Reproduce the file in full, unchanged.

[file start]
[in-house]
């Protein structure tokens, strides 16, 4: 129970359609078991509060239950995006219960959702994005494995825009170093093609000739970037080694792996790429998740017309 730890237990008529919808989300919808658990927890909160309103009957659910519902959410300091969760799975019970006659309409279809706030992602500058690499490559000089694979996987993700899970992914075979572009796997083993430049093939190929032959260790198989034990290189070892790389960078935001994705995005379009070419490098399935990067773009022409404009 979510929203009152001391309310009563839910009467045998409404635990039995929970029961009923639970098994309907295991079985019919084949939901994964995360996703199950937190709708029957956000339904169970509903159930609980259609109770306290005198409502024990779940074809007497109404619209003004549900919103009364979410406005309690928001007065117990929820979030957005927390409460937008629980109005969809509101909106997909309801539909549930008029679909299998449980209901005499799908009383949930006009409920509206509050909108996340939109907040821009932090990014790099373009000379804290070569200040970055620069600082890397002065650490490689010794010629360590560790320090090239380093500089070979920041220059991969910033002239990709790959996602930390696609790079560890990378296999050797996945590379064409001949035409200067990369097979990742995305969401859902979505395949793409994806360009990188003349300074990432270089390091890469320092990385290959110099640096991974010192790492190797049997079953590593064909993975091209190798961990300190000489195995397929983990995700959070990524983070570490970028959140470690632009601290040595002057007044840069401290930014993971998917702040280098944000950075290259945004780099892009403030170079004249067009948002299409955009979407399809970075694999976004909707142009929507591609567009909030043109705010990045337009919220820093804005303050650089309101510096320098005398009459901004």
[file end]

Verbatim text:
[in-house]
């Protein structure tokens, strides 16, 4: 129970359609078991509060239950995006219960959702994005494995825009170093093609000739970037080694792996790429998740017309 730890237990008529919808989300919808658990927890909160309103009957659910519902959410300091969760799975019970006659309409279809706030992602500058690499490559000089694979996987993700899970992914075979572009796997083993430049093939190929032959260790198989034990290189070892790389960078935001994705995005379009070419490098399935990067773009022409404009 979510929203009152001391309310009563839910009467045998409404635990039995929970029961009923639970098994309907295991079985019919084949939901994964995360996703199950937190709708029957956000339904169970509903159930609980259609109770306290005198409502024990779940074809007497109404619209003004549900919103009364979410406005309690928001007065117990929820979030957005927390409460937008629980109005969809509101909106997909309801539909549930008029679909299998449980209901005499799908009383949930006009409920509206509050909108996340939109907040821009932090990014790099373009000379804290070569200040970055620069600082890397002065650490490689010794010629360590560790320090090239380093500089070979920041220059991969910033002239990709790959996602930390696609790079560890990378296999050797996945590379064409001949035409200067990369097979990742995305969401859902979505395949793409994806360009990188003349300074990432270089390091890469320092990385290959110099640096991974010192790492190797049997079953590593064909993975091209190798961990300190000489195995397929983990995700959070990524983070570490970028959140470690632009601290040595002057007044840069401290930014993971998917702040280098944000950075290259945004780099892009403030170079004249067009948002299409955009979407399809970075694999976004909707142009929507591609567009909030043109705010990045337009919220820093804005303050650089309101510096320098005398009459901004």